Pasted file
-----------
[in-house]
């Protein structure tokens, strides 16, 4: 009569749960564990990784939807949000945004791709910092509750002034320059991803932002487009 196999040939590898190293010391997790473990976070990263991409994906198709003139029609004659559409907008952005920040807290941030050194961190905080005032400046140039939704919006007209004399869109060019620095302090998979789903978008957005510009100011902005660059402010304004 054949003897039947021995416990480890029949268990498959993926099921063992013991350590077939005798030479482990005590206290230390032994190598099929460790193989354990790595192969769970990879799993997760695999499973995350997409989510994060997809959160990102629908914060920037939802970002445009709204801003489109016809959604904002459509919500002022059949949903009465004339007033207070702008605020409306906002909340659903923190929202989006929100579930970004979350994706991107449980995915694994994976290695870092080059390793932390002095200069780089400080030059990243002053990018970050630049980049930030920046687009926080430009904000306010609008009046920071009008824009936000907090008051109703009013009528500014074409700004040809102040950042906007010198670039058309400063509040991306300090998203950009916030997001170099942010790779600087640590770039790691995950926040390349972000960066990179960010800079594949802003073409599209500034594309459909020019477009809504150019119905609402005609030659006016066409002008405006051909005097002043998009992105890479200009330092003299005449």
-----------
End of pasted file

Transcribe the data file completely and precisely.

[in-house]
């Protein structure tokens, strides 16, 4: 009569749960564990990784939807949000945004791709910092509750002034320059991803932002487009 196999040939590898190293010391997790473990976070990263991409994906198709003139029609004659559409907008952005920040807290941030050194961190905080005032400046140039939704919006007209004399869109060019620095302090998979789903978008957005510009100011902005660059402010304004 054949003897039947021995416990480890029949268990498959993926099921063992013991350590077939005798030479482990005590206290230390032994190598099929460790193989354990790595192969769970990879799993997760695999499973995350997409989510994060997809959160990102629908914060920037939802970002445009709204801003489109016809959604904002459509919500002022059949949903009465004339007033207070702008605020409306906002909340659903923190929202989006929100579930970004979350994706991107449980995915694994994976290695870092080059390793932390002095200069780089400080030059990243002053990018970050630049980049930030920046687009926080430009904000306010609008009046920071009008824009936000907090008051109703009013009528500014074409700004040809102040950042906007010198670039058309400063509040991306300090998203950009916030997001170099942010790779600087640590770039790691995950926040390349972000960066990179960010800079594949802003073409599209500034594309459909020019477009809504150019119905609402005609030659006016066409002008405006051909005097002043998009992105890479200009330092003299005449």